Most of the angst and controversy surrounding Google’s decision to remotely erase a benign application from a couple of hundred Android phones recently has centered just on the fact that Google has that ability–as well as the ability to remotely install apps. But, as one security expert says, that may be a minor piece of the puzzle.
The way that the Android remote removal and install functions work is that when an Android user chooses to install an application from the Android Market, the phone sends a message to a remote Google server. That server then sends a special message to the GTalkService on the phone, telling it to download the application and install it. The missing element in all of this is the fact that this operation is done over SSL, a protocol that has been shown to be vulnerable to a number of attacks, including man-in-the-middle and certificate falsification attacks.
As Nate Lawson, founder of Root Labs and an expert on cryptography and low-level security design and analysis, points out, this could be a serious problem. SSL was essentially meant to provide a secure transport layer between two given points. But the nature of the Internet and mobile networks today is such that virtually no transaction involves just two machines.
“Even if the apps were stored on a single Google server, they are
still compiled and signed on other systems. Anywhere along that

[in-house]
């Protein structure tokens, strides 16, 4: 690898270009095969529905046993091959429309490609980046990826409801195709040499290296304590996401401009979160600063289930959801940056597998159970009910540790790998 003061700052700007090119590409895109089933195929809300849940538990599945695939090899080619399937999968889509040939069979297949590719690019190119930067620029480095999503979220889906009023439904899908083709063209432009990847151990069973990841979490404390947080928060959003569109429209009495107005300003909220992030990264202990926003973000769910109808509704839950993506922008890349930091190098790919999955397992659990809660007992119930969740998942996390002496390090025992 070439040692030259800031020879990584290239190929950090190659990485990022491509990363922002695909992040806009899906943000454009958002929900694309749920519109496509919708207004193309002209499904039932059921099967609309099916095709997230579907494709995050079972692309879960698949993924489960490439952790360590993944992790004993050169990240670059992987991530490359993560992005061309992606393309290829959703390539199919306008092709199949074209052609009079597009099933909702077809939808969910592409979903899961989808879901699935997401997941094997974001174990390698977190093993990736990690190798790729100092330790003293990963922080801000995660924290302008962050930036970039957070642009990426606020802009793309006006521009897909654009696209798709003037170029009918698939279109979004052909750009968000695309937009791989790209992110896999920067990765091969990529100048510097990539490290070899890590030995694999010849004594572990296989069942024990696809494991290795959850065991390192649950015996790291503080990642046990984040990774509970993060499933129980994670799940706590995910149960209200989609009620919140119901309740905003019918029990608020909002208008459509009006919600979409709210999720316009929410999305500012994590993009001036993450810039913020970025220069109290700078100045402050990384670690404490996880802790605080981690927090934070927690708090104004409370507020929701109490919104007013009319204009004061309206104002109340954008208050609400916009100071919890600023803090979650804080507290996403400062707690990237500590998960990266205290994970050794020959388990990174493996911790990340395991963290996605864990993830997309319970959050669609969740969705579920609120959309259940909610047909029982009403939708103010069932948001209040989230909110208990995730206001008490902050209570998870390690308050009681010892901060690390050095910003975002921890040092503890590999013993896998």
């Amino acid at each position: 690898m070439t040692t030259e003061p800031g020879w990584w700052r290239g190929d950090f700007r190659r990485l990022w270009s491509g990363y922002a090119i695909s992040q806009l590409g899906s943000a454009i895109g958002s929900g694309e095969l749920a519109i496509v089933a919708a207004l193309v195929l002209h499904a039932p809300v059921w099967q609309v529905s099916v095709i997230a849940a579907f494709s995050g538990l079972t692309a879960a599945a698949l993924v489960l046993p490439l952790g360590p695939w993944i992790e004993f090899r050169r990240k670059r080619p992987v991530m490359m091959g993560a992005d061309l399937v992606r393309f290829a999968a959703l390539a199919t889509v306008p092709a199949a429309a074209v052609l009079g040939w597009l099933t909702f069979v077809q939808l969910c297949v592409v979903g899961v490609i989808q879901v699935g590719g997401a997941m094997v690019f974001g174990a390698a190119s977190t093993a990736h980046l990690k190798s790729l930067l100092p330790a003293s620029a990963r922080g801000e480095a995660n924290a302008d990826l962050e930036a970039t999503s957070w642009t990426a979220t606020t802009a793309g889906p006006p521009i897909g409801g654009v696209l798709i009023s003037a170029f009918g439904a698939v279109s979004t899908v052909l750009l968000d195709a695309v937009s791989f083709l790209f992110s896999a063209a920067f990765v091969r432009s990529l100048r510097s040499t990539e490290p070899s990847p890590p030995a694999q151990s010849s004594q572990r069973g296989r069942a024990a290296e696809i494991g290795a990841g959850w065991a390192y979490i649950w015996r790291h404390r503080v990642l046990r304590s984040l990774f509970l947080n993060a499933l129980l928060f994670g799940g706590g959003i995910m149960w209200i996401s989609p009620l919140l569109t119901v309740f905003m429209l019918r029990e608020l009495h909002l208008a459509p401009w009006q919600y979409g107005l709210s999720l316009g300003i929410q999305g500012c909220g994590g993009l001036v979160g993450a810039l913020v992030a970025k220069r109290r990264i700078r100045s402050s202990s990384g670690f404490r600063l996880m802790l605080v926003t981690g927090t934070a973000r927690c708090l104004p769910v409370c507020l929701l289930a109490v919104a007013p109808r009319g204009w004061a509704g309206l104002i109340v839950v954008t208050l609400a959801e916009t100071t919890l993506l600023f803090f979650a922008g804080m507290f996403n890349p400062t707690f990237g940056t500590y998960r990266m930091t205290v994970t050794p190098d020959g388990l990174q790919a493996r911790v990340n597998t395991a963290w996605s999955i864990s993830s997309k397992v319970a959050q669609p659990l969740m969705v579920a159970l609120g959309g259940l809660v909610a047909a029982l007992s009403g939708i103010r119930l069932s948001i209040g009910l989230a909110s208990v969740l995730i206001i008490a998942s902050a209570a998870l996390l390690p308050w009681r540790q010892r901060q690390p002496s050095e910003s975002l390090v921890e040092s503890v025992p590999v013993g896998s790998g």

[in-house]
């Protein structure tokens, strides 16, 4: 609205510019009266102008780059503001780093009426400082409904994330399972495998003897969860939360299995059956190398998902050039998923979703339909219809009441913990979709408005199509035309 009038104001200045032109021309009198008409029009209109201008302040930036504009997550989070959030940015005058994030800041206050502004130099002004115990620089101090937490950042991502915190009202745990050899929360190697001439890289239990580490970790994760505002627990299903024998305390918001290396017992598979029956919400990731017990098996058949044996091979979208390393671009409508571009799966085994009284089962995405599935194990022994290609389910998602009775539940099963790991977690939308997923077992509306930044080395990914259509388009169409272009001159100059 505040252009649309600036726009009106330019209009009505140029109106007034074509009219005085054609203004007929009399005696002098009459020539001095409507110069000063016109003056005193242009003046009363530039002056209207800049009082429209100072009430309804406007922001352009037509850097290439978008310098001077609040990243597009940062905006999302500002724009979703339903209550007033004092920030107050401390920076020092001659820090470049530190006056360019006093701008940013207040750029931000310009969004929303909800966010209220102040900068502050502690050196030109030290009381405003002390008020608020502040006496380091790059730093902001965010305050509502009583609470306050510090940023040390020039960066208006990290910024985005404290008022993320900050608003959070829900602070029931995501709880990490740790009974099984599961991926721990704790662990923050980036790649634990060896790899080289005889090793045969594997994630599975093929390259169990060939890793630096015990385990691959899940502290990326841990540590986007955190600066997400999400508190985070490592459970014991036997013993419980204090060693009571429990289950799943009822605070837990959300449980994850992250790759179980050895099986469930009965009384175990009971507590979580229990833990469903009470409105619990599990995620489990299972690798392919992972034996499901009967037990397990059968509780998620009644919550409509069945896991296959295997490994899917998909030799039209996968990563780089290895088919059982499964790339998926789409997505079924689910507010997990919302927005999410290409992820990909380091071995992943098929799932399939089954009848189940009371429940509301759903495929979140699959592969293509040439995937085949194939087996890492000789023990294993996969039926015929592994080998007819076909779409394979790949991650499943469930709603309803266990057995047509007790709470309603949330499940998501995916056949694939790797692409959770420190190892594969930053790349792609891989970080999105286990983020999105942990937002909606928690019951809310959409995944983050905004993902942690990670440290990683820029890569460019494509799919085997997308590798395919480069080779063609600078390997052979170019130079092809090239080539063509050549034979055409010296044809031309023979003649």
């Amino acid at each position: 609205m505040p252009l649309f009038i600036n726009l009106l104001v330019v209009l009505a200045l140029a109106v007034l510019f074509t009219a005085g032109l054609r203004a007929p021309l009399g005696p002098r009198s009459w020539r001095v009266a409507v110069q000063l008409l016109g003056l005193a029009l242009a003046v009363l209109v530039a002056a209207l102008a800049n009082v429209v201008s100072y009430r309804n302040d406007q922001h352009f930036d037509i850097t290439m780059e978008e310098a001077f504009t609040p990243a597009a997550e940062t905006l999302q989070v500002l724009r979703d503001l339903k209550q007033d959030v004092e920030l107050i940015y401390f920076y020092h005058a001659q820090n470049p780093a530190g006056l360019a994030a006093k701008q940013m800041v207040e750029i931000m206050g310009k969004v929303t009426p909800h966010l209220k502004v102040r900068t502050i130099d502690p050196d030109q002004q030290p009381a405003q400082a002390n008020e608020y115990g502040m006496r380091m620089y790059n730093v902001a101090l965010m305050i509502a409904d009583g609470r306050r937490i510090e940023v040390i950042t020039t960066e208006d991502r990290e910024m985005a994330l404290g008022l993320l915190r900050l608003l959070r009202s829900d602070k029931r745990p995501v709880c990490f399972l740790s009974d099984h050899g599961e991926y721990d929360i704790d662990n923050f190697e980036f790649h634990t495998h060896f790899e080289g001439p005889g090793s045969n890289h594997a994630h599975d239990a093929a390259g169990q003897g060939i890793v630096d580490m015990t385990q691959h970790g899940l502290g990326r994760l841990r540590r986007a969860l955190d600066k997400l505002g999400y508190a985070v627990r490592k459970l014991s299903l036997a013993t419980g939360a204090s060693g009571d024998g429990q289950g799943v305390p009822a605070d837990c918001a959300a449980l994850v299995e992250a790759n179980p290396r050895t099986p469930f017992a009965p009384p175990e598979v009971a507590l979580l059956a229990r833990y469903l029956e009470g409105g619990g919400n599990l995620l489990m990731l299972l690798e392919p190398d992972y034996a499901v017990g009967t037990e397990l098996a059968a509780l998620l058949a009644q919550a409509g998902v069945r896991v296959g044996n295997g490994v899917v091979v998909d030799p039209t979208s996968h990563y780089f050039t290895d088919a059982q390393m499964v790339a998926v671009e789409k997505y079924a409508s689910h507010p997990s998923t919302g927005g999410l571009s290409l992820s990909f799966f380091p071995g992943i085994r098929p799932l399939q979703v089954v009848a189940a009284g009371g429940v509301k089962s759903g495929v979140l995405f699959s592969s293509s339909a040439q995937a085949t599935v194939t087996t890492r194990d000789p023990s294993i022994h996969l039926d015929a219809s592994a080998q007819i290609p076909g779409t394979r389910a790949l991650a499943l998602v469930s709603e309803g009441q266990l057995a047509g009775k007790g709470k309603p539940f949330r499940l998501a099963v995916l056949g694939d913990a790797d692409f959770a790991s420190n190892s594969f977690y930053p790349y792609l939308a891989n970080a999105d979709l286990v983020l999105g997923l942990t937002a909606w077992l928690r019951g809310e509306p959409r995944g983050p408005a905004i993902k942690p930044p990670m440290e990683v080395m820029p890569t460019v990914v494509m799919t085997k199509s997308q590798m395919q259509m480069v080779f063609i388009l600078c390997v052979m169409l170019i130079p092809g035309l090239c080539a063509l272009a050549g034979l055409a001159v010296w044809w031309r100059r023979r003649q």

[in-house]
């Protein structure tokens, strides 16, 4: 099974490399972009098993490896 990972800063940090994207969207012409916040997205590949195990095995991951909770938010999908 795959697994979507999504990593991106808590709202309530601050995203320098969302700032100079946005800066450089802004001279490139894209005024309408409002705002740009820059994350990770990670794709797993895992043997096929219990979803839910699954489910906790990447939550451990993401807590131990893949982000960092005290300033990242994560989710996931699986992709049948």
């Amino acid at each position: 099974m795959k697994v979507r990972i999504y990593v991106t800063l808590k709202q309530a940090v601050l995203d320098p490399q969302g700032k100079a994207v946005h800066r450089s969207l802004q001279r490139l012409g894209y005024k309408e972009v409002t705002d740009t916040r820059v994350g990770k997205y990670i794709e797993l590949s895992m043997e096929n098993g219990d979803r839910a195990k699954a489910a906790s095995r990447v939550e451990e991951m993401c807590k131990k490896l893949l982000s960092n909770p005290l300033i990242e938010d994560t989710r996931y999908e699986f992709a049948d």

production chain, a compromise could lead to apps being trojaned and
surreptitiously pushed to many Android phones,” Lawson wrote in an analysis of the Android model. “Android does provide some security in its code signing model. The
developer’s signature on the .apk is basically a JAR signature. The hash
of the APK cert is used to determine if a new app can access the same
data as the previous app since it determines which UID an app gets.
However, this only protects data created by existing apps from being
accessed by other apps that are not signed with the same key. It also
doesn’t say anything about the legitimacy of the code since the
developer signs it themselves, often with a self-signed cert.”
That last point is part of a larger problem with the Android Market and other such mobile app stores: malicious, flawed or faulty applications can slip through the cracks. In the case of the Android Market, there is no approval process, a la the iTunes App Store, requiring developers to submit their code for approval before it’s posted for download. Developers can simply submit their apps and they’ll appear in the Market within a few minutes.
As security researcher Tyler Shields of Veracode has shown with his txsBBSPY application, these app stores are a major weak point in the mobile ecosystem.
“App stores have good and bad things about them. Everything is in one
place, which is nice. But the negative is that you have one point of
distribution for potential threats,” Shields said. “If I can get past a
single wall, I can potentially get lots of downloads very rapidly. How
do users know the dangerous apps from the safe ones in the app store?”